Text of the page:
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This page last updated: Oct 9, 2018 @ 2:26 pm.

Startup stories

EDUCATE has worked with more than 140 entrepreneurs, SME and start-ups to date, with many more scheduled to come through our rigorous programme in the coming year.

In these case studies, our cohorts describe the many different products and services they offer and outline how being part of EDUCATE has helped them to fine-tune their design and development, and ensure their work has a good grounding in research evidence of what is effective EdTech.

 

 

MyTutor Commended by Think Tank Reform

Image of online tutoring sesson

With the vision to transform the way people connect with the best tutors, MyTutor was founded in 2013. Today, they are the leading online tutoring provider used by over 10,000 students across the UK and beyond. MyTutor were part of the first cohort of participants on the EDUCATE programme.

 

The work of EDUCATE participants, My Tutor, has been commended in a key report into the use EdTech to support the learning of disadvantaged children, and how it can bridge the gap in achievement between pupils from different backgrounds.

The study, Beyond Gadgets: EdTech to help close the opportunity gap, from the independent think-tank, Reform, examines the need within the English education system to address inequality of opportunity for groups of the population.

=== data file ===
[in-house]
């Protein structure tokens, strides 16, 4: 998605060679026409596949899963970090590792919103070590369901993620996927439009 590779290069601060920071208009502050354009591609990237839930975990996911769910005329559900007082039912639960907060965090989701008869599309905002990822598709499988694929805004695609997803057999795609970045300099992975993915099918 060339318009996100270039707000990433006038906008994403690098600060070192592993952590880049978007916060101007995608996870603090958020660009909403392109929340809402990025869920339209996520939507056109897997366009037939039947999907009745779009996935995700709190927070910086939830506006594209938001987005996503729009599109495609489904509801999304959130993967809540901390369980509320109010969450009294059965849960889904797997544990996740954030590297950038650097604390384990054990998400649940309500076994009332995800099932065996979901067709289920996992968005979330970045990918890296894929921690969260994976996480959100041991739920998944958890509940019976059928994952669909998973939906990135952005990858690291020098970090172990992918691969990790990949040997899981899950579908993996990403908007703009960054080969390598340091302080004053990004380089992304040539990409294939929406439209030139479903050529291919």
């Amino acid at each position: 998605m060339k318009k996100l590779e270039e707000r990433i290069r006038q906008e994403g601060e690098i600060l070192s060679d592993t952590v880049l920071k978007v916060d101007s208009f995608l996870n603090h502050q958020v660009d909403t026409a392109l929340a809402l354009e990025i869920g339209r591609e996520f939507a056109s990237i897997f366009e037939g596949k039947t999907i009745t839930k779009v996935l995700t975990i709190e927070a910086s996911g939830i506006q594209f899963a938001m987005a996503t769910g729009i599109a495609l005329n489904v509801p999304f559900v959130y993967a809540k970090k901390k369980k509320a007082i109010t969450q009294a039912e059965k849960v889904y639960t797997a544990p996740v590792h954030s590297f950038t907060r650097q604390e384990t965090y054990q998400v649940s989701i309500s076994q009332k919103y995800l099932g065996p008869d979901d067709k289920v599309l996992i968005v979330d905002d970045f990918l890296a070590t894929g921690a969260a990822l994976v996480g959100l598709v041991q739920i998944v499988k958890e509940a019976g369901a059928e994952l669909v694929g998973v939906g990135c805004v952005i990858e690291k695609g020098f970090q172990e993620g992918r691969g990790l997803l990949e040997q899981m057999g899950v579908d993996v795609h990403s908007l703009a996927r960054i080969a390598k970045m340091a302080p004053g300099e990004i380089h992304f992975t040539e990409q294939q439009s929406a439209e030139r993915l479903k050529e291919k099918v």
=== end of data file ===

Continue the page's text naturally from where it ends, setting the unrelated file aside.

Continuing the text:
MyTutor features as an example of how technology can provide opportunities by offering one-to-one on-line tutoring at a cost that is accessible to families. The company’s own research, conducted as part of the EDUCATE programme, indicated that students receiving online tuition for more than one term make three times greater progress than those who receive none.

James Burton, Head of Data at MyTutor, said: “The Impact Report enabled us to provide robust evidence for how innovative and scalable solutions such as MyTutor can deliver transformational outcomes at a fraction of the cost of traditional methods.
“It is the first of what we hope to be many opportunities to help shape the sector through applied evidence.”

 

Visit the MyTutor website to find out more. 

EDUCATE welcomes Cohort 6 participants to the programme

EDUCATE today (August 20) welcomes 36 entrepreneurs, start-ups and SME on to its unique EdTech programme.

The new entrants are the sixth cohort of innovators to be admitted since the EDUCATE programme was launched in Spring, 2017. The 36 members of the cohort offer a wide range of educational products and services, ranging from monitoring early childhood cognition and adult learning, to career education and enhancing mental health and well-being.